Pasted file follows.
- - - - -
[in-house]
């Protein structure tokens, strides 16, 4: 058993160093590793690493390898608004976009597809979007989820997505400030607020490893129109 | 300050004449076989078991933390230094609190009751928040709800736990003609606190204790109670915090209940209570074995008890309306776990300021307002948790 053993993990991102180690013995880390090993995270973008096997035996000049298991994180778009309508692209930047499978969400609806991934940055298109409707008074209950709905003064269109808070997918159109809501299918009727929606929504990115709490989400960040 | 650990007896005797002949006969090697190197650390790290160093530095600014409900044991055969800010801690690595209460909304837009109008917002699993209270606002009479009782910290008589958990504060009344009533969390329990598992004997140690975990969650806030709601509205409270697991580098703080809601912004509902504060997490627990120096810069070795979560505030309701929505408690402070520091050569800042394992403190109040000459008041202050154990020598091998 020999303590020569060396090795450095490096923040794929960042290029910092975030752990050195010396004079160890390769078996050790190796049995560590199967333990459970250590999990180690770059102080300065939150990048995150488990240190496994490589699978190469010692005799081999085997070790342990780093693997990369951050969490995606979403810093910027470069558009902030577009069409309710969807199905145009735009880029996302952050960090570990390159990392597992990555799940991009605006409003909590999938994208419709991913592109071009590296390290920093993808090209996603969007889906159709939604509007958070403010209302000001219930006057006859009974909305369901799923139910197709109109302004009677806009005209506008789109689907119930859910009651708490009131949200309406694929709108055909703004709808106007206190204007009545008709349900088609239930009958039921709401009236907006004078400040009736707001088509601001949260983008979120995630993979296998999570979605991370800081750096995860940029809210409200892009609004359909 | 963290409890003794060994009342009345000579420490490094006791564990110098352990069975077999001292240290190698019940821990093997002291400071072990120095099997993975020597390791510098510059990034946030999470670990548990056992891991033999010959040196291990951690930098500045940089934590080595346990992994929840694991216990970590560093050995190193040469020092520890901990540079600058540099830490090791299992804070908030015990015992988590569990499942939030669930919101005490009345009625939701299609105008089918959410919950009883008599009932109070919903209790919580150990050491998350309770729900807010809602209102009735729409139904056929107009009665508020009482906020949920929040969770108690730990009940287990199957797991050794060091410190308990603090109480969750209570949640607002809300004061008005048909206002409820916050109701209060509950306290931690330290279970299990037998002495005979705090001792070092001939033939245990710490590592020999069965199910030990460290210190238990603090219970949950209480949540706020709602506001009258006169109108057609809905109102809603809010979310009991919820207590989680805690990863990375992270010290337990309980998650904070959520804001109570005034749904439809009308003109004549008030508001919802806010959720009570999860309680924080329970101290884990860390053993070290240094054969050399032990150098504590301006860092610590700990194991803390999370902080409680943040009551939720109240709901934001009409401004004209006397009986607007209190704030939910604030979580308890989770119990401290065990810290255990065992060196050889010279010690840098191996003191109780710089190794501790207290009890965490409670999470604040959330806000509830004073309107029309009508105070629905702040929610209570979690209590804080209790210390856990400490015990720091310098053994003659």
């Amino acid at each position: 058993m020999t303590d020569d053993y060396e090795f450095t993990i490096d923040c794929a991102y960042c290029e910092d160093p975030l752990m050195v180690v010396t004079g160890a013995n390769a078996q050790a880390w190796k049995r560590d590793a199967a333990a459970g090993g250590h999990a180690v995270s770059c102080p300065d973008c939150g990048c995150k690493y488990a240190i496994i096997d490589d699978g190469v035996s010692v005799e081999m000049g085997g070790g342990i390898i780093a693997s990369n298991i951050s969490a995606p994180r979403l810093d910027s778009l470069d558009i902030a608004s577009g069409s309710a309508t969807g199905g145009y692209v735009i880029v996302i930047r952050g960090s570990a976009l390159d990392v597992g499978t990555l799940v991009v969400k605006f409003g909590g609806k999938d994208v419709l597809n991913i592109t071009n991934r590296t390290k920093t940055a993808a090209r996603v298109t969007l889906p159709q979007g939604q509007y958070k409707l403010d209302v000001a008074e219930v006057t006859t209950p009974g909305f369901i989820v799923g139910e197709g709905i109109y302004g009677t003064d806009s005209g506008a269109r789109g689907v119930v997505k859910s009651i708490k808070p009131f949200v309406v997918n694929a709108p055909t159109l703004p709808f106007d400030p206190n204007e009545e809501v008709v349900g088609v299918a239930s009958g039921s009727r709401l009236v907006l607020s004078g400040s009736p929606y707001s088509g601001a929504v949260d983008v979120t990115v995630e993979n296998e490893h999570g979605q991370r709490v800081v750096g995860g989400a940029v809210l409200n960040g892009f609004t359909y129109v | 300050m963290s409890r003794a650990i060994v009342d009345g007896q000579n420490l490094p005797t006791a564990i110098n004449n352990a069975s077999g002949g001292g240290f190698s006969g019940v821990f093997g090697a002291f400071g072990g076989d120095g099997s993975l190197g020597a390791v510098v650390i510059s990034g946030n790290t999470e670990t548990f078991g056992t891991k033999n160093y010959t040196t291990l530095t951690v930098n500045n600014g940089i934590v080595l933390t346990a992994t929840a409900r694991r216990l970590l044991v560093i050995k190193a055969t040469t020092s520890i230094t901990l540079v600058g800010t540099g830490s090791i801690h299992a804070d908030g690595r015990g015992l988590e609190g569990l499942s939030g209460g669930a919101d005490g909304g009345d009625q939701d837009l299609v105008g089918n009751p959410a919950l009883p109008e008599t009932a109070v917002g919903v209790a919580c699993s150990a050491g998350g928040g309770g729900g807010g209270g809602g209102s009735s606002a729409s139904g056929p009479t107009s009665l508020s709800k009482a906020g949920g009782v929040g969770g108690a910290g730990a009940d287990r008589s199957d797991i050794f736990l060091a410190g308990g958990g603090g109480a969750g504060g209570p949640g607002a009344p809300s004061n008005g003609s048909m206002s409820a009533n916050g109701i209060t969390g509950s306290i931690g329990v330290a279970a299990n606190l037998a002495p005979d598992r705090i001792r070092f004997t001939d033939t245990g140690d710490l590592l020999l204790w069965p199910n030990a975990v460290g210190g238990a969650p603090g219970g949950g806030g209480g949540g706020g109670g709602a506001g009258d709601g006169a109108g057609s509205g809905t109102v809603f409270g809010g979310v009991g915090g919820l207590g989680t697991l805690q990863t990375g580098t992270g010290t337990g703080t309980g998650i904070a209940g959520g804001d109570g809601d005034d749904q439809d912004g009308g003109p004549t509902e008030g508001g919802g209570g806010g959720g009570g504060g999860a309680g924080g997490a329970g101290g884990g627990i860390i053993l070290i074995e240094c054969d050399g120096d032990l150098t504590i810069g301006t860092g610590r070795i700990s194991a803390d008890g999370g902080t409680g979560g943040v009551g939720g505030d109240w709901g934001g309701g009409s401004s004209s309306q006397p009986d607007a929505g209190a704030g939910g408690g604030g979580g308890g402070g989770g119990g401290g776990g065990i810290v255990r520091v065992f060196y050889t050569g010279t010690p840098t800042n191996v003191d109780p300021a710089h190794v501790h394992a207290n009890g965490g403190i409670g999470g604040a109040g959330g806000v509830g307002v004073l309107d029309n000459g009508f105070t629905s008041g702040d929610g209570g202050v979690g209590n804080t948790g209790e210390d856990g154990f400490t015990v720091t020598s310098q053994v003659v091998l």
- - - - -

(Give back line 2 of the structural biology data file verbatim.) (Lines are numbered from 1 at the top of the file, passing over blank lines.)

């Protein structure tokens, strides 16, 4: 058993160093590793690493390898608004976009597809979007989820997505400030607020490893129109 | 300050004449076989078991933390230094609190009751928040709800736990003609606190204790109670915090209940209570074995008890309306776990300021307002948790 053993993990991102180690013995880390090993995270973008096997035996000049298991994180778009309508692209930047499978969400609806991934940055298109409707008074209950709905003064269109808070997918159109809501299918009727929606929504990115709490989400960040 | 650990007896005797002949006969090697190197650390790290160093530095600014409900044991055969800010801690690595209460909304837009109008917002699993209270606002009479009782910290008589958990504060009344009533969390329990598992004997140690975990969650806030709601509205409270697991580098703080809601912004509902504060997490627990120096810069070795979560505030309701929505408690402070520091050569800042394992403190109040000459008041202050154990020598091998 020999303590020569060396090795450095490096923040794929960042290029910092975030752990050195010396004079160890390769078996050790190796049995560590199967333990459970250590999990180690770059102080300065939150990048995150488990240190496994490589699978190469010692005799081999085997070790342990780093693997990369951050969490995606979403810093910027470069558009902030577009069409309710969807199905145009735009880029996302952050960090570990390159990392597992990555799940991009605006409003909590999938994208419709991913592109071009590296390290920093993808090209996603969007889906159709939604509007958070403010209302000001219930006057006859009974909305369901799923139910197709109109302004009677806009005209506008789109689907119930859910009651708490009131949200309406694929709108055909703004709808106007206190204007009545008709349900088609239930009958039921709401009236907006004078400040009736707001088509601001949260983008979120995630993979296998999570979605991370800081750096995860940029809210409200892009609004359909 | 963290409890003794060994009342009345000579420490490094006791564990110098352990069975077999001292240290190698019940821990093997002291400071072990120095099997993975020597390791510098510059990034946030999470670990548990056992891991033999010959040196291990951690930098500045940089934590080595346990992994929840694991216990970590560093050995190193040469020092520890901990540079600058540099830490090791299992804070908030015990015992988590569990499942939030669930919101005490009345009625939701299609105008089918959410919950009883008599009932109070919903209790919580150990050491998350309770729900807010809602209102009735729409139904056929107009009665508020009482906020949920929040969770108690730990009940287990199957797991050794060091410190308990603090109480969750209570949640607002809300004061008005048909206002409820916050109701209060509950306290931690330290279970299990037998002495005979705090001792070092001939033939245990710490590592020999069965199910030990460290210190238990603090219970949950209480949540706020709602506001009258006169109108057609809905109102809603809010979310009991919820207590989680805690990863990375992270010290337990309980998650904070959520804001109570005034749904439809009308003109004549008030508001919802806010959720009570999860309680924080329970101290884990860390053993070290240094054969050399032990150098504590301006860092610590700990194991803390999370902080409680943040009551939720109240709901934001009409401004004209006397009986607007209190704030939910604030979580308890989770119990401290065990810290255990065992060196050889010279010690840098191996003191109780710089190794501790207290009890965490409670999470604040959330806000509830004073309107029309009508105070629905702040929610209570979690209590804080209790210390856990400490015990720091310098053994003659």